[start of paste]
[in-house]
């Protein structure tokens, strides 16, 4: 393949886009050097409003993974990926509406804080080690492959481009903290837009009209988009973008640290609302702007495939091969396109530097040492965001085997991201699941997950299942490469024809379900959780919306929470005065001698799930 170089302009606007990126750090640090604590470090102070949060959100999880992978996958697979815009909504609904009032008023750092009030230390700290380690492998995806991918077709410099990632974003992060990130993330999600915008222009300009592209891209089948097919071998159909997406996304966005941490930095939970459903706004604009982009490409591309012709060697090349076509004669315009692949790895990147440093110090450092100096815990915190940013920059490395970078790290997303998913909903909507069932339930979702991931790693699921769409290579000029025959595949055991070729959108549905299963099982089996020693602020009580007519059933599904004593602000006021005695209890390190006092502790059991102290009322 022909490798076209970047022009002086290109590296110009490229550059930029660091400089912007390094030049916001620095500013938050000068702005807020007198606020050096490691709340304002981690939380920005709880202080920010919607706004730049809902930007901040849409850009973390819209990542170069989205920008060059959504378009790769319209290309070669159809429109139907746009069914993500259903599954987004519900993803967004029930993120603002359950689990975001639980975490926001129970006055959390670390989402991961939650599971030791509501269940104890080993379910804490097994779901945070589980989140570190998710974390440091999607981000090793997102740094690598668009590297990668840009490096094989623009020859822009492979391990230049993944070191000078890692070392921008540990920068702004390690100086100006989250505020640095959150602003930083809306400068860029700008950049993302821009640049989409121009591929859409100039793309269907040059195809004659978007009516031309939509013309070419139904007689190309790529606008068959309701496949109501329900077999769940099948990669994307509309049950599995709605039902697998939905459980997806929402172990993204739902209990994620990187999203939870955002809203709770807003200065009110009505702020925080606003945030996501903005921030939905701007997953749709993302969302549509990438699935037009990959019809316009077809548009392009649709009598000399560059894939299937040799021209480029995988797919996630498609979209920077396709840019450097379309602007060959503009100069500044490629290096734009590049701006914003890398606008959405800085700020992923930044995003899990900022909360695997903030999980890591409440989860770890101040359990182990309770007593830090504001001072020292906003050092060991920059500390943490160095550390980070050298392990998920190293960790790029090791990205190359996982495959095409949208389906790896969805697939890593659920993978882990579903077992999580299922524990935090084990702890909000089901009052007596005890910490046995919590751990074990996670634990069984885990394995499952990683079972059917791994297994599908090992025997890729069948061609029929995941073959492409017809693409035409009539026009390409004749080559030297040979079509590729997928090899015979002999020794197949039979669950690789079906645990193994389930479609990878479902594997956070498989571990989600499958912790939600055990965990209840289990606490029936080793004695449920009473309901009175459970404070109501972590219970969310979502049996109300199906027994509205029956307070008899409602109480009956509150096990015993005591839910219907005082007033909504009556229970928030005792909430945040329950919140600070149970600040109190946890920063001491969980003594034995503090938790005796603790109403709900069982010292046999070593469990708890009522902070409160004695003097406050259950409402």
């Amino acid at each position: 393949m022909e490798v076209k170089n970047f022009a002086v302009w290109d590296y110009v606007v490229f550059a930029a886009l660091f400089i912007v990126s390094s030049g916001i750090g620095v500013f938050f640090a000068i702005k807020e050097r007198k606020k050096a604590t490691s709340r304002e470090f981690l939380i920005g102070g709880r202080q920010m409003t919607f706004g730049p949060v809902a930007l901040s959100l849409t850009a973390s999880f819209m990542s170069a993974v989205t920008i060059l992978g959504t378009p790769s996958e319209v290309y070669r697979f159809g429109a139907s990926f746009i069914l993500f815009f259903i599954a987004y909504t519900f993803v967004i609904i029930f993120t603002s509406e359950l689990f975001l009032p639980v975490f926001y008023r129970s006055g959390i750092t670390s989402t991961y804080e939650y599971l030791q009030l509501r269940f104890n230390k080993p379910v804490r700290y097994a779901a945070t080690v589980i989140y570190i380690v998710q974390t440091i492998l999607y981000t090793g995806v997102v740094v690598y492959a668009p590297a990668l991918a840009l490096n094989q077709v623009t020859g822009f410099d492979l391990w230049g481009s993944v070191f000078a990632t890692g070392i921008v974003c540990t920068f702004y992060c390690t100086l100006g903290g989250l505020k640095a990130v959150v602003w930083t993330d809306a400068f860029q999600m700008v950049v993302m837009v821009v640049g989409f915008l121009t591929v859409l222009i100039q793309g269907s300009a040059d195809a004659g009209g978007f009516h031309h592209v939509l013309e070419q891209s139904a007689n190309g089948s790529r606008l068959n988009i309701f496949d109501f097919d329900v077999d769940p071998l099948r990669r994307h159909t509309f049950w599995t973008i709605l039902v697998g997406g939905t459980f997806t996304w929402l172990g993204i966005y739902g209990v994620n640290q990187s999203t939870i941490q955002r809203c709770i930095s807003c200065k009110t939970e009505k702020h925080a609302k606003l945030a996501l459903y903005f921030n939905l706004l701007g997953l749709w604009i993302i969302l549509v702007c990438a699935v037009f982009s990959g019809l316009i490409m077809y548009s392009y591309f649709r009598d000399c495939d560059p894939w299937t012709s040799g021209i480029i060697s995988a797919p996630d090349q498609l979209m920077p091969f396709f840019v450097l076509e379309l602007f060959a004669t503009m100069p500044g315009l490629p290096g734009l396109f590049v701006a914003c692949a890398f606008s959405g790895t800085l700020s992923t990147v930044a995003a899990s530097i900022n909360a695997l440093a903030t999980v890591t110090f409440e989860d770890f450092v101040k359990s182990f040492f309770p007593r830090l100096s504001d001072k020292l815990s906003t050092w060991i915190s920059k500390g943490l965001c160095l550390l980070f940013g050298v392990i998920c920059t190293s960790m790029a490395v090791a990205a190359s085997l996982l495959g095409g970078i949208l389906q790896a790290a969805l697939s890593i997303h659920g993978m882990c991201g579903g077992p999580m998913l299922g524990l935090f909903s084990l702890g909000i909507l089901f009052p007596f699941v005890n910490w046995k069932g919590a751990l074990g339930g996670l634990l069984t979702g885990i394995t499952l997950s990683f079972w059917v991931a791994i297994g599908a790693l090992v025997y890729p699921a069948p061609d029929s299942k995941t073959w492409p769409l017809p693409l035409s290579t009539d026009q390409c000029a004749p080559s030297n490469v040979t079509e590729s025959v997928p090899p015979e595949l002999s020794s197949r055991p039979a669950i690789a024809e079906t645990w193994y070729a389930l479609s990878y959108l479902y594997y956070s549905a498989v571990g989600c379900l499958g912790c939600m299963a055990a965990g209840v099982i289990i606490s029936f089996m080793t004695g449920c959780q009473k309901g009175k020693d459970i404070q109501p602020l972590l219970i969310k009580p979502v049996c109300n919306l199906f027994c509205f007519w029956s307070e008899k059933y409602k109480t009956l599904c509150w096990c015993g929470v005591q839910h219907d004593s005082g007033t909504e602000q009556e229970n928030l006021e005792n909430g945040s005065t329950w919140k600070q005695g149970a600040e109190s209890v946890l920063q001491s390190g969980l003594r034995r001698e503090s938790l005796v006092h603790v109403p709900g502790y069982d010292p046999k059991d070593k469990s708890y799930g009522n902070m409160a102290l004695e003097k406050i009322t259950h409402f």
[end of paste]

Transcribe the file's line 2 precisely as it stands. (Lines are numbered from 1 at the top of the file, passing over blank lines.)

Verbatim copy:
């Protein structure tokens, strides 16, 4: 393949886009050097409003993974990926509406804080080690492959481009903290837009009209988009973008640290609302702007495939091969396109530097040492965001085997991201699941997950299942490469024809379900959780919306929470005065001698799930 170089302009606007990126750090640090604590470090102070949060959100999880992978996958697979815009909504609904009032008023750092009030230390700290380690492998995806991918077709410099990632974003992060990130993330999600915008222009300009592209891209089948097919071998159909997406996304966005941490930095939970459903706004604009982009490409591309012709060697090349076509004669315009692949790895990147440093110090450092100096815990915190940013920059490395970078790290997303998913909903909507069932339930979702991931790693699921769409290579000029025959595949055991070729959108549905299963099982089996020693602020009580007519059933599904004593602000006021005695209890390190006092502790059991102290009322 022909490798076209970047022009002086290109590296110009490229550059930029660091400089912007390094030049916001620095500013938050000068702005807020007198606020050096490691709340304002981690939380920005709880202080920010919607706004730049809902930007901040849409850009973390819209990542170069989205920008060059959504378009790769319209290309070669159809429109139907746009069914993500259903599954987004519900993803967004029930993120603002359950689990975001639980975490926001129970006055959390670390989402991961939650599971030791509501269940104890080993379910804490097994779901945070589980989140570190998710974390440091999607981000090793997102740094690598668009590297990668840009490096094989623009020859822009492979391990230049993944070191000078890692070392921008540990920068702004390690100086100006989250505020640095959150602003930083809306400068860029700008950049993302821009640049989409121009591929859409100039793309269907040059195809004659978007009516031309939509013309070419139904007689190309790529606008068959309701496949109501329900077999769940099948990669994307509309049950599995709605039902697998939905459980997806929402172990993204739902209990994620990187999203939870955002809203709770807003200065009110009505702020925080606003945030996501903005921030939905701007997953749709993302969302549509990438699935037009990959019809316009077809548009392009649709009598000399560059894939299937040799021209480029995988797919996630498609979209920077396709840019450097379309602007060959503009100069500044490629290096734009590049701006914003890398606008959405800085700020992923930044995003899990900022909360695997903030999980890591409440989860770890101040359990182990309770007593830090504001001072020292906003050092060991920059500390943490160095550390980070050298392990998920190293960790790029090791990205190359996982495959095409949208389906790896969805697939890593659920993978882990579903077992999580299922524990935090084990702890909000089901009052007596005890910490046995919590751990074990996670634990069984885990394995499952990683079972059917791994297994599908090992025997890729069948061609029929995941073959492409017809693409035409009539026009390409004749080559030297040979079509590729997928090899015979002999020794197949039979669950690789079906645990193994389930479609990878479902594997956070498989571990989600499958912790939600055990965990209840289990606490029936080793004695449920009473309901009175459970404070109501972590219970969310979502049996109300199906027994509205029956307070008899409602109480009956509150096990015993005591839910219907005082007033909504009556229970928030005792909430945040329950919140600070149970600040109190946890920063001491969980003594034995503090938790005796603790109403709900069982010292046999070593469990708890009522902070409160004695003097406050259950409402």